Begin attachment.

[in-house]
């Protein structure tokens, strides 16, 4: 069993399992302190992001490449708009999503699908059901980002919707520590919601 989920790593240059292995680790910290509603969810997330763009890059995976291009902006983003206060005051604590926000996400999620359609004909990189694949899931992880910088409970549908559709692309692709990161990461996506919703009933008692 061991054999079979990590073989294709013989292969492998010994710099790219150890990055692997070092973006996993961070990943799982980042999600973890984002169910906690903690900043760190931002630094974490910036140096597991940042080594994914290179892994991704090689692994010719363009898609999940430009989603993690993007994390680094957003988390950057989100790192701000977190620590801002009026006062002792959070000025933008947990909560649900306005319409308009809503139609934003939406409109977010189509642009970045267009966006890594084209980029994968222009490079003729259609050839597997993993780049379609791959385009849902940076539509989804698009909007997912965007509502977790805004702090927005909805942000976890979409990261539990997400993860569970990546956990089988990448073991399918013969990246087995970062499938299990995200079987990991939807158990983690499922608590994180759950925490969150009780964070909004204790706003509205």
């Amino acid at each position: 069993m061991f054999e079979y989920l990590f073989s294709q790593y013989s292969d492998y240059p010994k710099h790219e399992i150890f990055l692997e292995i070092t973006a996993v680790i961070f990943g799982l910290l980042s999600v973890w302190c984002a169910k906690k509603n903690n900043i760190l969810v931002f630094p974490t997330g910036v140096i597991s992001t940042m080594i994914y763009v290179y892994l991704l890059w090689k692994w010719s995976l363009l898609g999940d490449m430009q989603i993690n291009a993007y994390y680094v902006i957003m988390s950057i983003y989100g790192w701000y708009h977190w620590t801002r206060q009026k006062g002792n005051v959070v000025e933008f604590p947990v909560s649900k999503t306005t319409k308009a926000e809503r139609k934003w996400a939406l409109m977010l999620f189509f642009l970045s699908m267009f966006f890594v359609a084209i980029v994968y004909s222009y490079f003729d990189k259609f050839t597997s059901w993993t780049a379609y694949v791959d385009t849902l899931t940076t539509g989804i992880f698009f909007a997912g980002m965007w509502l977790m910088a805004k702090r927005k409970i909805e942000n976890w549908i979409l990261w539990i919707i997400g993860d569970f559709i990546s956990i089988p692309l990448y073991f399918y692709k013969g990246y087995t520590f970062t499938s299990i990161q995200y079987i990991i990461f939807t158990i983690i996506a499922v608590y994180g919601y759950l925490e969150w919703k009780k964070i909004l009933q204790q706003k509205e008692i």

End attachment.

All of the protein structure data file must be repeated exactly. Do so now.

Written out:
[in-house]
């Protein structure tokens, strides 16, 4: 069993399992302190992001490449708009999503699908059901980002919707520590919601 989920790593240059292995680790910290509603969810997330763009890059995976291009902006983003206060005051604590926000996400999620359609004909990189694949899931992880910088409970549908559709692309692709990161990461996506919703009933008692 061991054999079979990590073989294709013989292969492998010994710099790219150890990055692997070092973006996993961070990943799982980042999600973890984002169910906690903690900043760190931002630094974490910036140096597991940042080594994914290179892994991704090689692994010719363009898609999940430009989603993690993007994390680094957003988390950057989100790192701000977190620590801002009026006062002792959070000025933008947990909560649900306005319409308009809503139609934003939406409109977010189509642009970045267009966006890594084209980029994968222009490079003729259609050839597997993993780049379609791959385009849902940076539509989804698009909007997912965007509502977790805004702090927005909805942000976890979409990261539990997400993860569970990546956990089988990448073991399918013969990246087995970062499938299990995200079987990991939807158990983690499922608590994180759950925490969150009780964070909004204790706003509205």
């Amino acid at each position: 069993m061991f054999e079979y989920l990590f073989s294709q790593y013989s292969d492998y240059p010994k710099h790219e399992i150890f990055l692997e292995i070092t973006a996993v680790i961070f990943g799982l910290l980042s999600v973890w302190c984002a169910k906690k509603n903690n900043i760190l969810v931002f630094p974490t997330g910036v140096i597991s992001t940042m080594i994914y763009v290179y892994l991704l890059w090689k692994w010719s995976l363009l898609g999940d490449m430009q989603i993690n291009a993007y994390y680094v902006i957003m988390s950057i983003y989100g790192w701000y708009h977190w620590t801002r206060q009026k006062g002792n005051v959070v000025e933008f604590p947990v909560s649900k999503t306005t319409k308009a926000e809503r139609k934003w996400a939406l409109m977010l999620f189509f642009l970045s699908m267009f966006f890594v359609a084209i980029v994968y004909s222009y490079f003729d990189k259609f050839t597997s059901w993993t780049a379609y694949v791959d385009t849902l899931t940076t539509g989804i992880f698009f909007a997912g980002m965007w509502l977790m910088a805004k702090r927005k409970i909805e942000n976890w549908i979409l990261w539990i919707i997400g993860d569970f559709i990546s956990i089988p692309l990448y073991f399918y692709k013969g990246y087995t520590f970062t499938s299990i990161q995200y079987i990991i990461f939807t158990i983690i996506a499922v608590y994180g919601y759950l925490e969150w919703k009780k964070i909004l009933q204790q706003k509205e008692i």